This was the first time we have done this with Jimmy and Apple, and we are happy with this start because the fact that they lay down and allow us near and take rewards is a great improvement.

Plus some of their antics were quite comical. Enjoy the video below.

5  Things You Could Be Doing That Actually Make Your Dog Behave Worse!

5  Things You Could Be Doing That Actually Make Your Dog Behave Worse!

1. Having a party when you get home.

Do you leap on your dog like a 5 year old arriving to Disneyland each time you arrive home? This can actually create anxiety in your dog including separation anxiety. Not only that but it highly encourages jumping up and mouthing.

2. Sending mixed messages

Is your dog allowed on the couch sometimes and told off other times? Dogs need clear communication, otherwise you’ll confuse them every time you say they can and every time you say they can’t. Instead, have a command for each and stick with it. You don’t want your dog to think you’re a crazy person.

3. Accidental rewards

It happens ALL the time and we often don’t know we’re doing it. But do you touch your dog with they do something you don’t like? Talk to them? Make eye contact? All of these are rewards so if your dog is doing something you don’t like at the time, don’t do any of these!

4. Talking too much

This is another one that comes down to clarity. You can talk to your dog as much as you like, but make sure each sound has a clear meaning that you’ve taught. Feedback is important, but only if it makes sense to your dog.

5. Shouting every command

Dogs have better hearing than you. If your dog truly knows a command, you can say it in a nice normal tone, just as I’m sure you do when you ask your husband 😉

Kidding aside, if they don’t know a command in a normal tone and you need to shout it, they don’t truly know it and they’re guessing at best, often getting quite anxious over why you’re yelling again!

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Improving Your Dog’s Recall

Improving Your Dog’s Recall

How to improve your dog’s recall?

There’s a few rules to always keep in mind when you’re doing your recall.

First, is that the recall is always highly rewarding. So use your dog’s best reward. That could be something really valuable like a meaty treat, a toy, a ball, a Frisbee, or something like that. Something the dog really, really loves. Another thing you can do is release the dog back to having fun as a reward. Don’t accidentally punish your dog by only calling them when you’re ready to put the lead on and go home if they’re having a ball running around somewhere.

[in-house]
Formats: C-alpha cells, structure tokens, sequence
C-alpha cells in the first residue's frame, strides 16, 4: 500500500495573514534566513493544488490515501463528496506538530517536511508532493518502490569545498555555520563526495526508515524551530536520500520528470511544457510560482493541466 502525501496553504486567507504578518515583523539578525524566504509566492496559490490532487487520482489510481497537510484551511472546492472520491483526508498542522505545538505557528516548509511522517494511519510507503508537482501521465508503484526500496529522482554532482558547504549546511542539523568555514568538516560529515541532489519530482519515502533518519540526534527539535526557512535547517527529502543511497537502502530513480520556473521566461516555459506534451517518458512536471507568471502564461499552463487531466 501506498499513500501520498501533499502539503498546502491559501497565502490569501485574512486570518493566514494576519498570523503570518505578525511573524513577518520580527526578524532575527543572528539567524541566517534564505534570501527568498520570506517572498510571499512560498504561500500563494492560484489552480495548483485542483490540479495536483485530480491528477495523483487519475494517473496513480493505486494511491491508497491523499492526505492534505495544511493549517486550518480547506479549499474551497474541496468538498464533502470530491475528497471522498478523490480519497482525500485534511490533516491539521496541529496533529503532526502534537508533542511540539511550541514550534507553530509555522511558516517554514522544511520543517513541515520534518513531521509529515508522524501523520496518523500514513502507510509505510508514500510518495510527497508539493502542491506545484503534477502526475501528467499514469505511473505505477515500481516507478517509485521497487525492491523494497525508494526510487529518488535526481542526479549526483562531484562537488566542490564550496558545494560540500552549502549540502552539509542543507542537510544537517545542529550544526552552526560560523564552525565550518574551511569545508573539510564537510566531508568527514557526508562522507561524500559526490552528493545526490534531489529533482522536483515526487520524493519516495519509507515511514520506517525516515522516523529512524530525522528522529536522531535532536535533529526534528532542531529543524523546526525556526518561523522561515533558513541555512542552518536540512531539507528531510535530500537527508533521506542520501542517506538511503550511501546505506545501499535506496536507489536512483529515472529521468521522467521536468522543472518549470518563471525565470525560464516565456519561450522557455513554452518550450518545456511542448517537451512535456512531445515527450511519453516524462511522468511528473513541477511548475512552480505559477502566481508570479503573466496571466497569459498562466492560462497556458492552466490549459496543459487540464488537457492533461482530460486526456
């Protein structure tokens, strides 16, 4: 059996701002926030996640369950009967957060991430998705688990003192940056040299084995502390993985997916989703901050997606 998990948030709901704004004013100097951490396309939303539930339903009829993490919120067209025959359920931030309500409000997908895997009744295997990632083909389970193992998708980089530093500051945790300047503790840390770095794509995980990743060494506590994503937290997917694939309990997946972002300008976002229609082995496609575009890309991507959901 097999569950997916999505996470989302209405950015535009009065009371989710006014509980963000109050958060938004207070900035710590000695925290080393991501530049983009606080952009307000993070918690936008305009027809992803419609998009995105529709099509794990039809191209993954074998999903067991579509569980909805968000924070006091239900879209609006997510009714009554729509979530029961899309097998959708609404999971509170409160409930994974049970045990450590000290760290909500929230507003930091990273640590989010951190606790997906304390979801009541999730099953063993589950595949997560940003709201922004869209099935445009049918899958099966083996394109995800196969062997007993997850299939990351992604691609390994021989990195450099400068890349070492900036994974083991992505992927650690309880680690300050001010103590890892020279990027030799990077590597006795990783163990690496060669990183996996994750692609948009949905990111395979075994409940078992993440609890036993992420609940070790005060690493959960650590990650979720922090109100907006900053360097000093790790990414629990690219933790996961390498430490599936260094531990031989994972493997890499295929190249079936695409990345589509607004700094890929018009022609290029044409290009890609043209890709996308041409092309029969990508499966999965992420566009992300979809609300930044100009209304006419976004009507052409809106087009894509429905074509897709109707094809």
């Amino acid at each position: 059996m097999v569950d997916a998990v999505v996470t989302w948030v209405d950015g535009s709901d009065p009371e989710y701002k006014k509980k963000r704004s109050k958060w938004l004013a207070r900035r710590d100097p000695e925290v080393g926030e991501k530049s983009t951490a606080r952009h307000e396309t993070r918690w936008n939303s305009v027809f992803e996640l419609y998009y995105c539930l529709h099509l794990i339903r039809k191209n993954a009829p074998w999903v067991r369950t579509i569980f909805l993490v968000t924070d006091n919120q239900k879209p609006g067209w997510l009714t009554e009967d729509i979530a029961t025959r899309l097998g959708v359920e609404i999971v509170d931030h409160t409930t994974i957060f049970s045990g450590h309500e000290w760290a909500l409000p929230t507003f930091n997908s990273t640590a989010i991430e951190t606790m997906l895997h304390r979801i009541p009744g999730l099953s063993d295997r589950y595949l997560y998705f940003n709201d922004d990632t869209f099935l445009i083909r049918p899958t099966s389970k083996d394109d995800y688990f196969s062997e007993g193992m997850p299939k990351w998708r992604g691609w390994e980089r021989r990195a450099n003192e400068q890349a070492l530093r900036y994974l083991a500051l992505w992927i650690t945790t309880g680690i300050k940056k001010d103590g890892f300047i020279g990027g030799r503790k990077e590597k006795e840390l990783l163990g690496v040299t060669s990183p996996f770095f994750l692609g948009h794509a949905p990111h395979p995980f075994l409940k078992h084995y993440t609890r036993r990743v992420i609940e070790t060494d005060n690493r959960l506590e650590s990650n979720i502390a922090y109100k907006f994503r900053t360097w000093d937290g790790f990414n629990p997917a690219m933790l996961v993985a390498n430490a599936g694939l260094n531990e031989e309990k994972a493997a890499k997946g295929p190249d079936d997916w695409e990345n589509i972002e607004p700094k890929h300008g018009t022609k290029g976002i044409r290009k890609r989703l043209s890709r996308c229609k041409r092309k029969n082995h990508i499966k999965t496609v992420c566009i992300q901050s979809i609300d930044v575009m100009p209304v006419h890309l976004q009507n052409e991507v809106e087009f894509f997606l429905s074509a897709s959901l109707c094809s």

The next rule with the recall is to set yourself up for success. To do this we always want to work using a long line until the dog is 100% reliable in that environment, and then we can start doing off lead recalls. So let’s have a look at how we would use the long line to improve our recall. We want to not worry about our excess line, just let it drag on the ground, whatever you’re not using. Let the dog go free, exploring, and practice calling them when they’re actually distracted. Don’t always get them to stay and then call them; Because when we need to call our dogs the most, it’s usually when they’re distracted and doing other things. Let the line sort of flow between your hands.

Wait ’til the dog’s not looking at you.

If your dog’s coming in really quick, you might not get the line all the way in, but try and reel it in as a habit, because the whole reason that we have this on is because it’s like your training wheels, it’s your step between on lead and off lead work. It’s there as a backup to make sure that you can make sure that the dog comes to you when they’re the called, the first time every time.

Don’t repeat your command over and over. One command and then make it happen.